(Updates with comments from Orban in second, fourth paragraphs.)
Oct. 11 (Bloomberg) -- The euro area may be engulfed in a crisis in the next two months similar to the one the U.S. faced in 2008, Hungarian Prime Minister Viktor Orban said.
“There is a serious risk the October 2008 U.S. financial crisis will be repeated in the euro area this fall,” Orban said in a speech in Parliament today. “It’s obvious that the European banking system needs to be fully recapitalized.”
European leaders yesterday pushed back a crisis summit on dealing with Greece’s debt woes and shielding banks from the fallout amid German plans for a deeper-than-planned writedowns of Greek bonds. Lehman Brothers Holdings Inc. filed the largest bankruptcy in U.S. history on Sept. 15, 2008, triggering economic turmoil that thrust the U.S. and the euro area into recessions and forced countries including Hungary to obtain bailouts to avert defaults.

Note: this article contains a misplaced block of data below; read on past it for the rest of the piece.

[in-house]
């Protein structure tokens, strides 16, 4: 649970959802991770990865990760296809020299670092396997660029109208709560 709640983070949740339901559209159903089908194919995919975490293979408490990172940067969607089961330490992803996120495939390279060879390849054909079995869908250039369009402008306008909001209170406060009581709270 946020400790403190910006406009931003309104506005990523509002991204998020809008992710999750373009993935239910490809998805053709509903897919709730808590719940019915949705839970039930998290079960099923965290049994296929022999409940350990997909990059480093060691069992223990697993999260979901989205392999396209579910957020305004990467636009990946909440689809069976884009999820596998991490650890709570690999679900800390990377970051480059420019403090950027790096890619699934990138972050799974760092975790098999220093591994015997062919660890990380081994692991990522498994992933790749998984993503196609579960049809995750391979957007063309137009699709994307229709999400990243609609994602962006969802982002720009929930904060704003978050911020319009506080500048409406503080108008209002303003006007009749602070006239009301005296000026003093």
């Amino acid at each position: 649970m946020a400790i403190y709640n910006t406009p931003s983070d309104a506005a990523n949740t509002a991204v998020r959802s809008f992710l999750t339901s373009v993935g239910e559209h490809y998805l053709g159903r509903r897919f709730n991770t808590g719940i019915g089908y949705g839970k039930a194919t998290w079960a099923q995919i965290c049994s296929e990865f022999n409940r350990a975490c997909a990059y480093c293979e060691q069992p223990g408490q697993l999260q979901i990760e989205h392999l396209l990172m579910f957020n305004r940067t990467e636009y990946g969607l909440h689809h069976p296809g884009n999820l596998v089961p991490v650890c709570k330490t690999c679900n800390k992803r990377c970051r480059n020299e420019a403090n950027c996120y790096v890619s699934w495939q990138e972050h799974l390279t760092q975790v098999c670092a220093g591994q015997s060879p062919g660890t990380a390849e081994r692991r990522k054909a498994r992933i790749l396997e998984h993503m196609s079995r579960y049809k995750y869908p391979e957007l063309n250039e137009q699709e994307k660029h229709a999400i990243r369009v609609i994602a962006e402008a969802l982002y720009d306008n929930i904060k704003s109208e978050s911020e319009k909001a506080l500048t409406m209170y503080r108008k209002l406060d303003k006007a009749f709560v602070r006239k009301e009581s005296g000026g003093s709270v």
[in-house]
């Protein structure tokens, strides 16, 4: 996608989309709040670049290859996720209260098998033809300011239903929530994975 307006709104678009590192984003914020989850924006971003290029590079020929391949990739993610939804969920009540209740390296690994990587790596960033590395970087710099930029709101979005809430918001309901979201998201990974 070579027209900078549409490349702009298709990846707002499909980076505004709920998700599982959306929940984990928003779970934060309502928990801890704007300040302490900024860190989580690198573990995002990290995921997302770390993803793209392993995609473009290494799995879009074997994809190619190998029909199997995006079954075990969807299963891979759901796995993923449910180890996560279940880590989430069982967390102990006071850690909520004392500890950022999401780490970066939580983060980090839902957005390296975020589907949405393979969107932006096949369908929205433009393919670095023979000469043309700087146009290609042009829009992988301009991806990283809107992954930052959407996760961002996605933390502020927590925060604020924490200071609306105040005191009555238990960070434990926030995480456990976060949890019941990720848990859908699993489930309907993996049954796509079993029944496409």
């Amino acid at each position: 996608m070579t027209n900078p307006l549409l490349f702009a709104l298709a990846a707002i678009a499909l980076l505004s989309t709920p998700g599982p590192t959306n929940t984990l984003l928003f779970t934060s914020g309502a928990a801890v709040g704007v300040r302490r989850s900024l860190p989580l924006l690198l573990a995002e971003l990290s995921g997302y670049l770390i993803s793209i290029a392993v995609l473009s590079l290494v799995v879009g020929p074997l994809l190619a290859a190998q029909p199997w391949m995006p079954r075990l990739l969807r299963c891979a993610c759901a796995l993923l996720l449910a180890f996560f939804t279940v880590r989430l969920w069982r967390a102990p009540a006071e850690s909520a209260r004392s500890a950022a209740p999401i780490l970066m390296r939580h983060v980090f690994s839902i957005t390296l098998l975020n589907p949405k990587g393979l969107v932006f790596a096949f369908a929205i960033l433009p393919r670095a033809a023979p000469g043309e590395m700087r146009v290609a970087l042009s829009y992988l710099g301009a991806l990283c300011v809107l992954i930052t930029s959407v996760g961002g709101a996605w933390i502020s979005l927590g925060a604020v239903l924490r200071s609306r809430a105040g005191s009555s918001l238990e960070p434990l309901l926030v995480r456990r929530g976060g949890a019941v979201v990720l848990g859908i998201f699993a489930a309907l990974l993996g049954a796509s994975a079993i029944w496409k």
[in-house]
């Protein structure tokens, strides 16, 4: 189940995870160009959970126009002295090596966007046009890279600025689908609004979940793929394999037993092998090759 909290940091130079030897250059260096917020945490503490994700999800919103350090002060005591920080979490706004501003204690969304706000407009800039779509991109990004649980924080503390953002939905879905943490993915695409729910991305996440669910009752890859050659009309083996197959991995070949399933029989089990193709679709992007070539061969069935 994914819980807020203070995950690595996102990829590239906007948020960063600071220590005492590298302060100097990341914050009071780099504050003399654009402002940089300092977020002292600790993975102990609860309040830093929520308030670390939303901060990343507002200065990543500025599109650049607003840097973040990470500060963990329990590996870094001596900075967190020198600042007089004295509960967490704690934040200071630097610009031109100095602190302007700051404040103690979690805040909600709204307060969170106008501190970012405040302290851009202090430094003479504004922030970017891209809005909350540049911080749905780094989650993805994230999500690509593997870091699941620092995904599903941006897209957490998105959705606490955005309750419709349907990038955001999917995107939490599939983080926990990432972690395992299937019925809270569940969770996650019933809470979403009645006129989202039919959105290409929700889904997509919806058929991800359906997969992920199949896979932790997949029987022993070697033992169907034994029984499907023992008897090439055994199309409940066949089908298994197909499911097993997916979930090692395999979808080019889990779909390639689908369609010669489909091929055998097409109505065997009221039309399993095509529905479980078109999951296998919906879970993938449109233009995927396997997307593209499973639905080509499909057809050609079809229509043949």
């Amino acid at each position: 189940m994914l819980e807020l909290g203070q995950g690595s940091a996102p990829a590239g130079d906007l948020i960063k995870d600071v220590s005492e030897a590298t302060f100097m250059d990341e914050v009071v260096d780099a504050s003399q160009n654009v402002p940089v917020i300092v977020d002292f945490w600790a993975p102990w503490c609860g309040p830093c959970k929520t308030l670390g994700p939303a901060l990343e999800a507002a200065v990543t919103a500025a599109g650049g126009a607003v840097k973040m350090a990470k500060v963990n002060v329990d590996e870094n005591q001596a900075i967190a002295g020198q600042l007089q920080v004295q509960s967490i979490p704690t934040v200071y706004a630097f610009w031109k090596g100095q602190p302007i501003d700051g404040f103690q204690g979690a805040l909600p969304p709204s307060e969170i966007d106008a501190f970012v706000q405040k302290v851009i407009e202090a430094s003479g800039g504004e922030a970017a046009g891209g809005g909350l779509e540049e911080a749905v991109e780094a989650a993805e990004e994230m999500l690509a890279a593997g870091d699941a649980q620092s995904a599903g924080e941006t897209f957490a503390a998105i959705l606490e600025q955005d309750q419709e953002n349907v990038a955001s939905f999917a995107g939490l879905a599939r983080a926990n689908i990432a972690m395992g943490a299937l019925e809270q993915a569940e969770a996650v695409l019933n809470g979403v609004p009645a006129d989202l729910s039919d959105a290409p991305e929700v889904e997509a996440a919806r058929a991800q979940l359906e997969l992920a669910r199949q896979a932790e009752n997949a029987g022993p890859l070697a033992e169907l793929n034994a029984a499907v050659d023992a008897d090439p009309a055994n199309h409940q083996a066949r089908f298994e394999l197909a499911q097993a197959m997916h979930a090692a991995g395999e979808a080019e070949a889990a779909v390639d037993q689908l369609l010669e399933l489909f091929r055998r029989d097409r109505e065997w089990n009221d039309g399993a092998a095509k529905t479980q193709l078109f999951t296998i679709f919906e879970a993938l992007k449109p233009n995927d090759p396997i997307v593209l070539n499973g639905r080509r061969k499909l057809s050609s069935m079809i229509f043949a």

“Everyone knows that Greece’s debts can’t be repaid, though it’s not customary to speak as harshly about this as I just did,” Orban said.
European leaders delayed their Oct. 18 meeting until Oct. 23. Europe needs a strategy for shoring up banks before unstitching a July accord to cut Greek bond values by an average of 21 percent, Belgian Prime Minister Yves Leterme said yesterday. Luxembourg Prime Minister Jean-Claude Juncker yesterday said the writedowns may exceed 60 percent.
--With assistance from James G. Neuger in Brussels and Gabi Thesing in London. Editors: Jennifer M. Freedman, Paul Abelsky
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